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CLOSE THIS BOOKStabilizers and Mortars ( for compressed earth blocks) (GTZ, 1994, 20 p.)
VIEW THE DOCUMENT(introduction...)
VIEW THE DOCUMENTAcknowledgements
VIEW THE DOCUMENTNatural products
VIEW THE DOCUMENTPortland cement
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Portland cement



Portland cement is obtained by firing at 1500°C a precise mix of ground calcareous rock and clayey materials. The mix which emerges as lumps at the end of the firing period is known as clinker; this clinker is then cooled and finely ground, and a small quantity of gypsum - which delays setting time - is added, to give Portland cement itself. Depending on the nature of the raw materials, the proportions used and the way the process is carried out, the final characteristics of the cement and, above all, its mechanical performances will vary.

Various products can be added to the clinker obtained at the end of the firing stage. The most common of these is slag, which is a by-product of the metallurgical industry. Slag is the gangue of iron ore and is obtained by separation at the moment of fusion of the ore. The various products obtained by mixing clinker and ore each have their own strength characteristics and also the capacity to withstand chemical corrosion especially sulphates.

Other cements are produced for special purposes: cements with a very high sulphate content (supersulphated cements) which are highly resistant to sulphates in sea-water, aluminium cements obtained by firing calcium carbonate and bauxite which have very slow setting times; pozzolanic Portland cements, obtained by mixing clinker and pozzolana - a volcanic rock - in order to prepare durable mortars; white cement prepared with raw materials containing no iron oxide.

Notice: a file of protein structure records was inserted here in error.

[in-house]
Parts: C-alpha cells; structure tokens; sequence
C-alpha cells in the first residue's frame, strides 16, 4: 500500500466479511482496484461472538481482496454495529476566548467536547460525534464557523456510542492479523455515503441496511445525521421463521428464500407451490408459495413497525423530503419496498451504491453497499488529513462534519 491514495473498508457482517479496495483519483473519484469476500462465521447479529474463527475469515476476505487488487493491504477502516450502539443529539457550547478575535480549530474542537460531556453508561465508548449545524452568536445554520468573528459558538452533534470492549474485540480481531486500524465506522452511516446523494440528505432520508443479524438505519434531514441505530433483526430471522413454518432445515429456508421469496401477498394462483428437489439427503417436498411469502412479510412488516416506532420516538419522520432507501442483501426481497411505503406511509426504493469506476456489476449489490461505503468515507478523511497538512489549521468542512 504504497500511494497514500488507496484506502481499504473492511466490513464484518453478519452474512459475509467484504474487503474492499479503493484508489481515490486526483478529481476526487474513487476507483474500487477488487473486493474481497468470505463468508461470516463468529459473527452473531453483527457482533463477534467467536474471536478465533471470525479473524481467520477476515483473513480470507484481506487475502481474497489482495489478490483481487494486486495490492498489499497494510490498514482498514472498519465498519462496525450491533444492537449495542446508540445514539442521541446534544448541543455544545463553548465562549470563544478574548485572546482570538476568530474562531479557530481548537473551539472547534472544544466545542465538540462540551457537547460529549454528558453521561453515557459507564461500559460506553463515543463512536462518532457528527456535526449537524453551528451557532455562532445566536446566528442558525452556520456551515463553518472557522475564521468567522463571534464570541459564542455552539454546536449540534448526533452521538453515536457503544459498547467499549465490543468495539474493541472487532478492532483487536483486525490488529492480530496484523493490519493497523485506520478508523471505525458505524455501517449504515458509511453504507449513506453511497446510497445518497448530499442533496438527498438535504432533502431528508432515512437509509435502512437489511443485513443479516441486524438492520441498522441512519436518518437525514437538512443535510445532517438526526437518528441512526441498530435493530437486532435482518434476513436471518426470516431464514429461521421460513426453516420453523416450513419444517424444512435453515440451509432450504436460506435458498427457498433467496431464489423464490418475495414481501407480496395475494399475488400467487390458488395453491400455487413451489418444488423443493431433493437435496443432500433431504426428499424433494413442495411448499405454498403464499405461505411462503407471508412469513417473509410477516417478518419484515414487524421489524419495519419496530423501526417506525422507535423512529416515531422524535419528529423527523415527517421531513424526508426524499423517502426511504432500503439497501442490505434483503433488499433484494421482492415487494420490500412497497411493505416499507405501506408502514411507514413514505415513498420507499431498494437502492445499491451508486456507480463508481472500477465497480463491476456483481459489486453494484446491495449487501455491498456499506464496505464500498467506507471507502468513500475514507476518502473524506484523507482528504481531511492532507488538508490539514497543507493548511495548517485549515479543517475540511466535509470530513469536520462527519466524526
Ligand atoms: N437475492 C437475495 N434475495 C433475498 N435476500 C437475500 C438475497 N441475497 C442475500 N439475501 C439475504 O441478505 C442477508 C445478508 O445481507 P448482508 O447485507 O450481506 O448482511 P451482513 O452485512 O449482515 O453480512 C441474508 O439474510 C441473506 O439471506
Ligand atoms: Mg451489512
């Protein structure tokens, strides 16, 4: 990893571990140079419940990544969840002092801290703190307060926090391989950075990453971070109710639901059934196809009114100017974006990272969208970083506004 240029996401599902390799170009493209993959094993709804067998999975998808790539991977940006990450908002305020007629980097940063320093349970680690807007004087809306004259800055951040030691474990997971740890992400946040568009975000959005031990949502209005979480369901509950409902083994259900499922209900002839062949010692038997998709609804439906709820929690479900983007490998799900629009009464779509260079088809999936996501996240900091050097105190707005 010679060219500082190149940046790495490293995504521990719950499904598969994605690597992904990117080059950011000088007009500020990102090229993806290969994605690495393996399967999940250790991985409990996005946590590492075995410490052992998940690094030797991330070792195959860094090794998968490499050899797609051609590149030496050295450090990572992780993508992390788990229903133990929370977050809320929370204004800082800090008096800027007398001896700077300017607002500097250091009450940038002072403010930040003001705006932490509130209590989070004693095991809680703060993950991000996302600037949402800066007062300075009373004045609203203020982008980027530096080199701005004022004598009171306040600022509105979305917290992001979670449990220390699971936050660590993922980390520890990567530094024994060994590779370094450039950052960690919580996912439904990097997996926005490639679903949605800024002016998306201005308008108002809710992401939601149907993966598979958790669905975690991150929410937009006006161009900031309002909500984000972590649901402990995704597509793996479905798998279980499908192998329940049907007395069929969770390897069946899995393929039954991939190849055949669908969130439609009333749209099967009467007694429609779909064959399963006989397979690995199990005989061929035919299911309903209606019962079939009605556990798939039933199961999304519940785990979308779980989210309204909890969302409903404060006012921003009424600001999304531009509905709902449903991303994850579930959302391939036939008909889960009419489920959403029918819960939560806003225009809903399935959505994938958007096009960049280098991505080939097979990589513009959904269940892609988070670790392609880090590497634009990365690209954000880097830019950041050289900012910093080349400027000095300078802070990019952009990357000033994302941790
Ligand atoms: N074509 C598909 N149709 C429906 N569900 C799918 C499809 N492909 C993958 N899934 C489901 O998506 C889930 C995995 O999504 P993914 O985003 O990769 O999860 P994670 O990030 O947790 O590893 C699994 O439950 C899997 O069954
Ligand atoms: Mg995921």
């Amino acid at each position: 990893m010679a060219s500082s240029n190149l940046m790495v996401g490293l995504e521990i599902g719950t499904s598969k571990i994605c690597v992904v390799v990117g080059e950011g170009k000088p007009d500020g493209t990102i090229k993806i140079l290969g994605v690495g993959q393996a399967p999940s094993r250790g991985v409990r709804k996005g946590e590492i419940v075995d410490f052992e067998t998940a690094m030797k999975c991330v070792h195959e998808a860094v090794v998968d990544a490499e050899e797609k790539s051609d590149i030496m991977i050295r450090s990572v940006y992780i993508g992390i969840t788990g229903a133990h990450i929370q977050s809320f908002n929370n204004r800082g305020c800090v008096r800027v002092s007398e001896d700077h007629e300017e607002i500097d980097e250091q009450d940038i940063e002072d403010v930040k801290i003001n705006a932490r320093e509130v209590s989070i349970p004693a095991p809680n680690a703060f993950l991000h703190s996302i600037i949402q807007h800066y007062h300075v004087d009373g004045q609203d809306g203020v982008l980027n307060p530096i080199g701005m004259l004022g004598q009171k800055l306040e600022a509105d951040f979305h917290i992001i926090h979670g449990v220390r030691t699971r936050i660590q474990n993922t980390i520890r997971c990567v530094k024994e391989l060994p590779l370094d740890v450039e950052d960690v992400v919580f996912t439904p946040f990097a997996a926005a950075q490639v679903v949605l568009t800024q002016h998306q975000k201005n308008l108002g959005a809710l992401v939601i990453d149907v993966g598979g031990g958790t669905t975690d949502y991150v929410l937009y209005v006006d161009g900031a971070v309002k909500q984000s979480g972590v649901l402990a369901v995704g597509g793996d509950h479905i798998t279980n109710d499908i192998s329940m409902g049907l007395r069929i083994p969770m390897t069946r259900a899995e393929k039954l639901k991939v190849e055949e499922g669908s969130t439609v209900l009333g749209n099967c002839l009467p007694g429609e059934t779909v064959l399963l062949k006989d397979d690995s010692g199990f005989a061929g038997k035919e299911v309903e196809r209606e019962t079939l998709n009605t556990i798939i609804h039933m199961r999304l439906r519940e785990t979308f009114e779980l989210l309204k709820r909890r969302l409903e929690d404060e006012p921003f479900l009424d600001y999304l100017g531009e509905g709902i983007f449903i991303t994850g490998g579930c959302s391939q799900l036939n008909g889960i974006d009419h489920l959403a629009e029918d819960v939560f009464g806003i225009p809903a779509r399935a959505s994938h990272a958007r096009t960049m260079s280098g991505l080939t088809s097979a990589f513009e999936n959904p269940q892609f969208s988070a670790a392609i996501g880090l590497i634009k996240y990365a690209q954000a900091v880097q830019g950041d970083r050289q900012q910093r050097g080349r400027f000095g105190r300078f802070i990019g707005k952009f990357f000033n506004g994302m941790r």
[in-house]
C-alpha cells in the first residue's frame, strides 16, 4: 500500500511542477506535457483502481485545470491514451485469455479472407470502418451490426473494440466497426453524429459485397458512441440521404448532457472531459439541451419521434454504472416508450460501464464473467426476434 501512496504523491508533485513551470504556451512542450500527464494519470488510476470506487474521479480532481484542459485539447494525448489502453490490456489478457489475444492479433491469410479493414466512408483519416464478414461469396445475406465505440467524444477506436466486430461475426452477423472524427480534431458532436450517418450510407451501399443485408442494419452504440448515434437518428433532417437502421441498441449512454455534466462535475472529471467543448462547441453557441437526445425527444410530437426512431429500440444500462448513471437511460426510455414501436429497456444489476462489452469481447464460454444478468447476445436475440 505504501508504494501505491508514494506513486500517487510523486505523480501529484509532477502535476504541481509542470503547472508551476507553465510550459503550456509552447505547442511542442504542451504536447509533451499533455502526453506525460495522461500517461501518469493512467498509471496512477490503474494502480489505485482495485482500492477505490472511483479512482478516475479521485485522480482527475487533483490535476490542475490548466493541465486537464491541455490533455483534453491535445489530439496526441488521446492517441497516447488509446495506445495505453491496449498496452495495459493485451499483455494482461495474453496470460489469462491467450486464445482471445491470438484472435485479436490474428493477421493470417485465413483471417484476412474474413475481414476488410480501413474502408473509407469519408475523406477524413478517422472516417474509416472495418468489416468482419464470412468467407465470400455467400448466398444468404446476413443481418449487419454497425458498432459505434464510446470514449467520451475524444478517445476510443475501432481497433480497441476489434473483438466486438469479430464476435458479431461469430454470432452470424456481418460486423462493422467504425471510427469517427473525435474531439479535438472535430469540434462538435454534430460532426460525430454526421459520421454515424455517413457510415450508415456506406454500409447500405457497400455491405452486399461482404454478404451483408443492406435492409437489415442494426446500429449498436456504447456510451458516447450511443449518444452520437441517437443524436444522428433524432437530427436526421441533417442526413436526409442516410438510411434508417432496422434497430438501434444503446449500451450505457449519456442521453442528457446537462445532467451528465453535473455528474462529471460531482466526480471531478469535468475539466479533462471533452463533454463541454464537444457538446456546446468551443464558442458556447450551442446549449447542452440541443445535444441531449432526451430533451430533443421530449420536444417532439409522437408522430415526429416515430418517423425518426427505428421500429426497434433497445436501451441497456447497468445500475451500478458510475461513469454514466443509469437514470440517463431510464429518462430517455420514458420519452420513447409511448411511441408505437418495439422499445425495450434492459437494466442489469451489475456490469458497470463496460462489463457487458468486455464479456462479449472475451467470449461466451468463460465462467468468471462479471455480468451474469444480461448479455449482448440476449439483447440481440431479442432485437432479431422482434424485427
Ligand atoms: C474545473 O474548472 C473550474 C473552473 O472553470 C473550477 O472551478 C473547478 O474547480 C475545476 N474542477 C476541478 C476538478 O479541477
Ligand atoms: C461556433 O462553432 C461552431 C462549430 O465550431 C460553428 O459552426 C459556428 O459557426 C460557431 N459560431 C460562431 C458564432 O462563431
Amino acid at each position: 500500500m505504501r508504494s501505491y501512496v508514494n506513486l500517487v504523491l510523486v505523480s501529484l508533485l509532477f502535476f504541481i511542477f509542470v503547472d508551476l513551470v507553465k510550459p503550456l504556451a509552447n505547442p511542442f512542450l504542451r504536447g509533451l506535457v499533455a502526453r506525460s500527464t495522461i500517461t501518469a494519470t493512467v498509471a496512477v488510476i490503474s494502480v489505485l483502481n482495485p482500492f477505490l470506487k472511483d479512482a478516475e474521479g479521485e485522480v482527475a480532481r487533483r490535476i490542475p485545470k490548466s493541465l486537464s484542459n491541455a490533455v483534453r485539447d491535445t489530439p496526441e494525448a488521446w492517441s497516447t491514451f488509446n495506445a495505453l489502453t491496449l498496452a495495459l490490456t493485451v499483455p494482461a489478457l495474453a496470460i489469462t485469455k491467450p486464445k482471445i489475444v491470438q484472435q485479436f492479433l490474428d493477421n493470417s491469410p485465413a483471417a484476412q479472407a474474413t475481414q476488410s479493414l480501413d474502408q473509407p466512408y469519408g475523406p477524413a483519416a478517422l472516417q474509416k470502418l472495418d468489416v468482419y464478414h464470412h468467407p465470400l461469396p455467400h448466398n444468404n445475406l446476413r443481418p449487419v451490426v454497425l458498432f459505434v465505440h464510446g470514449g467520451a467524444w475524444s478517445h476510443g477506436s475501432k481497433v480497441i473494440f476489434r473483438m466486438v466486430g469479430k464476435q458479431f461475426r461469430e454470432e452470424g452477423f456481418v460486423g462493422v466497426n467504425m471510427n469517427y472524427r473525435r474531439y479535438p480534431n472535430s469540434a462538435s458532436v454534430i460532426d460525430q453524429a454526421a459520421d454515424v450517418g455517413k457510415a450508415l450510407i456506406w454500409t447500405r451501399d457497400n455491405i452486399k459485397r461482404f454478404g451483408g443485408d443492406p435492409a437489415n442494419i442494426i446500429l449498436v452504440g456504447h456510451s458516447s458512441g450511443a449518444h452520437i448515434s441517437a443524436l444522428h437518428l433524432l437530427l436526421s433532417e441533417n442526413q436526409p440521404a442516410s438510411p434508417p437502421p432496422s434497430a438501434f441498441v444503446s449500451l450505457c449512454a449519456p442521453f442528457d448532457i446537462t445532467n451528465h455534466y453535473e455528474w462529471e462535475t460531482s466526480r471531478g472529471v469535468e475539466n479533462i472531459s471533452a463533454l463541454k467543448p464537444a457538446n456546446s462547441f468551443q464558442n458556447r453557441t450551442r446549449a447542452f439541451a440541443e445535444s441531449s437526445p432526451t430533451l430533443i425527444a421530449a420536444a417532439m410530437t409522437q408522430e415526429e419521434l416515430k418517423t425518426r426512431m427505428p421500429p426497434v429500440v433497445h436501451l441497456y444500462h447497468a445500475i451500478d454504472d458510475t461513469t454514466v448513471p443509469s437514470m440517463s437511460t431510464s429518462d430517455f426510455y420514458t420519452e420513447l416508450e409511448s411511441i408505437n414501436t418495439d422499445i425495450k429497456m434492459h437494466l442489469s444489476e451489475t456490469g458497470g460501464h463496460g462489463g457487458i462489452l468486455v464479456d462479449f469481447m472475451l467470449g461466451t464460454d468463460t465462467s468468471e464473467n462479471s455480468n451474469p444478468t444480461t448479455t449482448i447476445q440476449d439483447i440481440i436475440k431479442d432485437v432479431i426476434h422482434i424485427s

Conditions of use

Portland cement without retardants begins to set fairly quickly (1 hour). Reworking a mortar which has started to set merely breaks down the links which have begun to be formed; a mortar containing Portland cement must therefore be used without fail within an hour of being prepared. Hardening begins 3 to 12 hours after setting has started and takes 4 weeks. While it is setting, the cement takes up a certain amount of water (hydration); the mortar must therefore retain sufficient humidity, especially during the beginning of the hardening stage. When using a cement mortar on a dry, porous surface, this will rapidly absorb part of the water contained in the mortar and the cement will no longer have enough moisture to harden. This phenomenon is known as "grilling" the mortar and should be avoided by wetting the surface before applying the mortar.

Since cement goes off in damp conditions, dry storage is essential.

Cement shrinks as it hardens; using it neat would result m cracks.

Cement lends itself well to mixing with other binders, notably limes, but on the other hand it cannot be mixed with gypsum.


Historical background

The first attempts to use cement as a stabilizer were made for road-building purposes in the USA in 1915. Cement stabilization developed independently in Germany in the Since about 1935, cement stabilization has been increasingly used in the USA for both road and runway construction. The applications of cement-stabilized material have multiplied enormously since then and it is used world-wide for infrastructure works as much as for building construction. Today, our understanding of cement stabilized soils is very comprehensive.

How stabilization occurs

Hydrated cement reacts in two different ways in a soil:

a. By conventional hardening of the cement by hydration and bonding with the sandy "skeleton" of the soil.

b. By undergoing a 3-phase reaction with clay:

1 Hydration triggers the formation of cement gels on the surface of the clay aggregates. The lime, which is released during the hydration of the cement, tends to react with the clay. The lime is quickly used up and the clay starts to change its character.

2 Hydration proceeds and encourages the clay aggregates to break down. The latter are deeply penetrated by the cement gels.